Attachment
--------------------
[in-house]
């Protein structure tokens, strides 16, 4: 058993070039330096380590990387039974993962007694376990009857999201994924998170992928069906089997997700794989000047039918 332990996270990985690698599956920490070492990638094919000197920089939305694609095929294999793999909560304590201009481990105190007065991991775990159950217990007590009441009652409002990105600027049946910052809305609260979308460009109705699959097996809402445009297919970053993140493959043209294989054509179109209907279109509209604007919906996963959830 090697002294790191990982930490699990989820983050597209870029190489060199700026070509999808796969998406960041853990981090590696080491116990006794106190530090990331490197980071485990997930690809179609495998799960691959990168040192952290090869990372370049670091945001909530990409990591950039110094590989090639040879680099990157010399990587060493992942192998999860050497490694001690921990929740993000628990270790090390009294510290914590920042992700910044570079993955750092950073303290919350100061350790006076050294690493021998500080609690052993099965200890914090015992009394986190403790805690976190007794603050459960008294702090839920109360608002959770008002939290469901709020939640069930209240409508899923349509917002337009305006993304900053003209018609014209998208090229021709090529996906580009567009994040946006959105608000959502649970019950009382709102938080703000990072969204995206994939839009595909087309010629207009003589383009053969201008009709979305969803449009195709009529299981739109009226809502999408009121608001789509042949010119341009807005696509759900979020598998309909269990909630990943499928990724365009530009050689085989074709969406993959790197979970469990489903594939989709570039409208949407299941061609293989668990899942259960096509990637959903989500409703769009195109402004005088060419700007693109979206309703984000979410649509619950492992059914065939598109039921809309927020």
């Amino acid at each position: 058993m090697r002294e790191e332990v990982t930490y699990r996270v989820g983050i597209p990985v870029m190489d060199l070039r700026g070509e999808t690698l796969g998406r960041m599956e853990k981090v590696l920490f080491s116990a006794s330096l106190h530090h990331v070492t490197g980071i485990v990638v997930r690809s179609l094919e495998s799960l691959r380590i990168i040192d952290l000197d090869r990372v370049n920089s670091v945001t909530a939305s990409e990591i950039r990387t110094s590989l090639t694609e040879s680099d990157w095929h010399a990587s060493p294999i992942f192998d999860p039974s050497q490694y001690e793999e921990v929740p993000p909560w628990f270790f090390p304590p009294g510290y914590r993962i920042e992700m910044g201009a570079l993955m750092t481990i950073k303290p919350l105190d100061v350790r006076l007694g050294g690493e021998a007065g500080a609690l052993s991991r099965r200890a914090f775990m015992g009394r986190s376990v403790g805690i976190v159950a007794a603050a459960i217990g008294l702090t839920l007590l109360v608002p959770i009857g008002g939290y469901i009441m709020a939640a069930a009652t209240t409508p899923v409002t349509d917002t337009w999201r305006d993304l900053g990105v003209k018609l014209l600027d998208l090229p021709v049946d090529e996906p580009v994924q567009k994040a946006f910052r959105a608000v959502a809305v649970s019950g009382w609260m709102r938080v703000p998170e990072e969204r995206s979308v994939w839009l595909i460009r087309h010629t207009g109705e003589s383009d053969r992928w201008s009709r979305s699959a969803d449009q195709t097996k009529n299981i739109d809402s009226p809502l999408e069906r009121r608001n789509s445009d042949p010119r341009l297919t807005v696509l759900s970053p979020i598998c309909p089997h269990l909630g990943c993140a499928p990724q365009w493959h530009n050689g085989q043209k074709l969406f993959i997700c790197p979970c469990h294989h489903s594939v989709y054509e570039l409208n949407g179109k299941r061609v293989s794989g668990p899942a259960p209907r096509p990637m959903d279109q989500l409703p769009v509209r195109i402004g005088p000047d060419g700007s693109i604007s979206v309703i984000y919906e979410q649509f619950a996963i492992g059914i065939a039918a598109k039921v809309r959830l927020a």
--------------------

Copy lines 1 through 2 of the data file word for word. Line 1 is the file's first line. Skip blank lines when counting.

[in-house]
């Protein structure tokens, strides 16, 4: 058993070039330096380590990387039974993962007694376990009857999201994924998170992928069906089997997700794989000047039918 332990996270990985690698599956920490070492990638094919000197920089939305694609095929294999793999909560304590201009481990105190007065991991775990159950217990007590009441009652409002990105600027049946910052809305609260979308460009109705699959097996809402445009297919970053993140493959043209294989054509179109209907279109509209604007919906996963959830 090697002294790191990982930490699990989820983050597209870029190489060199700026070509999808796969998406960041853990981090590696080491116990006794106190530090990331490197980071485990997930690809179609495998799960691959990168040192952290090869990372370049670091945001909530990409990591950039110094590989090639040879680099990157010399990587060493992942192998999860050497490694001690921990929740993000628990270790090390009294510290914590920042992700910044570079993955750092950073303290919350100061350790006076050294690493021998500080609690052993099965200890914090015992009394986190403790805690976190007794603050459960008294702090839920109360608002959770008002939290469901709020939640069930209240409508899923349509917002337009305006993304900053003209018609014209998208090229021709090529996906580009567009994040946006959105608000959502649970019950009382709102938080703000990072969204995206994939839009595909087309010629207009003589383009053969201008009709979305969803449009195709009529299981739109009226809502999408009121608001789509042949010119341009807005696509759900979020598998309909269990909630990943499928990724365009530009050689085989074709969406993959790197979970469990489903594939989709570039409208949407299941061609293989668990899942259960096509990637959903989500409703769009195109402004005088060419700007693109979206309703984000979410649509619950492992059914065939598109039921809309927020």